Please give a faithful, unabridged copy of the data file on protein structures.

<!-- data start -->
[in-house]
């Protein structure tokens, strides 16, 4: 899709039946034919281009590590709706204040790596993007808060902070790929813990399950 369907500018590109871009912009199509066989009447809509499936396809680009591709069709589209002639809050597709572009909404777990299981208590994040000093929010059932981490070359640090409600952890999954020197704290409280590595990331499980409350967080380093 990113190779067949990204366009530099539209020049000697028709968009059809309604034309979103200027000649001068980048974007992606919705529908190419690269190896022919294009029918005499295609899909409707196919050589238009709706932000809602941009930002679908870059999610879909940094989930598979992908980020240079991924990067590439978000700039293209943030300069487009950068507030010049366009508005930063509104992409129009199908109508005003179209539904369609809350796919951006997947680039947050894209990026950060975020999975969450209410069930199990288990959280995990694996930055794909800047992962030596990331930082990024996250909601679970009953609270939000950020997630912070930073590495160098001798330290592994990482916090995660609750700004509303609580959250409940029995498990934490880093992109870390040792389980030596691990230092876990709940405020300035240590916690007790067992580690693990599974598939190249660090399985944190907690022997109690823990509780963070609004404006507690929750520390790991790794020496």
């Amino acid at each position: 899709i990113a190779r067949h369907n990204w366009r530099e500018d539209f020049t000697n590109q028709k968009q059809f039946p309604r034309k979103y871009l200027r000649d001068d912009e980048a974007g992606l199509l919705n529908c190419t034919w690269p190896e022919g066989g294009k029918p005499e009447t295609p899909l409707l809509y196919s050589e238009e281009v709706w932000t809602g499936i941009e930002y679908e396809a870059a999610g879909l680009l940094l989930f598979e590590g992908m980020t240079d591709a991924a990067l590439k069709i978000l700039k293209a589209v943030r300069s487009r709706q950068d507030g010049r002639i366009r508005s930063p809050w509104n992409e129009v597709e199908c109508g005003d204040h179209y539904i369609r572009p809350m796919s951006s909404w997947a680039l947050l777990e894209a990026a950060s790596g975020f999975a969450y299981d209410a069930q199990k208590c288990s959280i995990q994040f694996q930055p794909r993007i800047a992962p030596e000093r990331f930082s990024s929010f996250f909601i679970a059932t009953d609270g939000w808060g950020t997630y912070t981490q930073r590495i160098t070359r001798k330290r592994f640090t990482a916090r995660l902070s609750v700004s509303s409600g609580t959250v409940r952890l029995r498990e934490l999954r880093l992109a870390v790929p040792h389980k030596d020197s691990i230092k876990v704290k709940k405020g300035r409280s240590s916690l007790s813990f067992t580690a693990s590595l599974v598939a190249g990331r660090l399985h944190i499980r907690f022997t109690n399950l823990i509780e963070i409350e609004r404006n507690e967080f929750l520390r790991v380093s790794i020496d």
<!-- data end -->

[in-house]
């Protein structure tokens, strides 16, 4: 899709039946034919281009590590709706204040790596993007808060902070790929813990399950 369907500018590109871009912009199509066989009447809509499936396809680009591709069709589209002639809050597709572009909404777990299981208590994040000093929010059932981490070359640090409600952890999954020197704290409280590595990331499980409350967080380093 990113190779067949990204366009530099539209020049000697028709968009059809309604034309979103200027000649001068980048974007992606919705529908190419690269190896022919294009029918005499295609899909409707196919050589238009709706932000809602941009930002679908870059999610879909940094989930598979992908980020240079991924990067590439978000700039293209943030300069487009950068507030010049366009508005930063509104992409129009199908109508005003179209539904369609809350796919951006997947680039947050894209990026950060975020999975969450209410069930199990288990959280995990694996930055794909800047992962030596990331930082990024996250909601679970009953609270939000950020997630912070930073590495160098001798330290592994990482916090995660609750700004509303609580959250409940029995498990934490880093992109870390040792389980030596691990230092876990709940405020300035240590916690007790067992580690693990599974598939190249660090399985944190907690022997109690823990509780963070609004404006507690929750520390790991790794020496």
């Amino acid at each position: 899709i990113a190779r067949h369907n990204w366009r530099e500018d539209f020049t000697n590109q028709k968009q059809f039946p309604r034309k979103y871009l200027r000649d001068d912009e980048a974007g992606l199509l919705n529908c190419t034919w690269p190896e022919g066989g294009k029918p005499e009447t295609p899909l409707l809509y196919s050589e238009e281009v709706w932000t809602g499936i941009e930002y679908e396809a870059a999610g879909l680009l940094l989930f598979e590590g992908m980020t240079d591709a991924a990067l590439k069709i978000l700039k293209a589209v943030r300069s487009r709706q950068d507030g010049r002639i366009r508005s930063p809050w509104n992409e129009v597709e199908c109508g005003d204040h179209y539904i369609r572009p809350m796919s951006s909404w997947a680039l947050l777990e894209a990026a950060s790596g975020f999975a969450y299981d209410a069930q199990k208590c288990s959280i995990q994040f694996q930055p794909r993007i800047a992962p030596e000093r990331f930082s990024s929010f996250f909601i679970a059932t009953d609270g939000w808060g950020t997630y912070t981490q930073r590495i160098t070359r001798k330290r592994f640090t990482a916090r995660l902070s609750v700004s509303s409600g609580t959250v409940r952890l029995r498990e934490l999954r880093l992109a870390v790929p040792h389980k030596d020197s691990i230092k876990v704290k709940k405020g300035r409280s240590s916690l007790s813990f067992t580690a693990s590595l599974v598939a190249g990331r660090l399985h944190i499980r907690f022997t109690n399950l823990i509780e963070i409350e609004r404006n507690e967080f929750l520390r790991v380093s790794i020496d």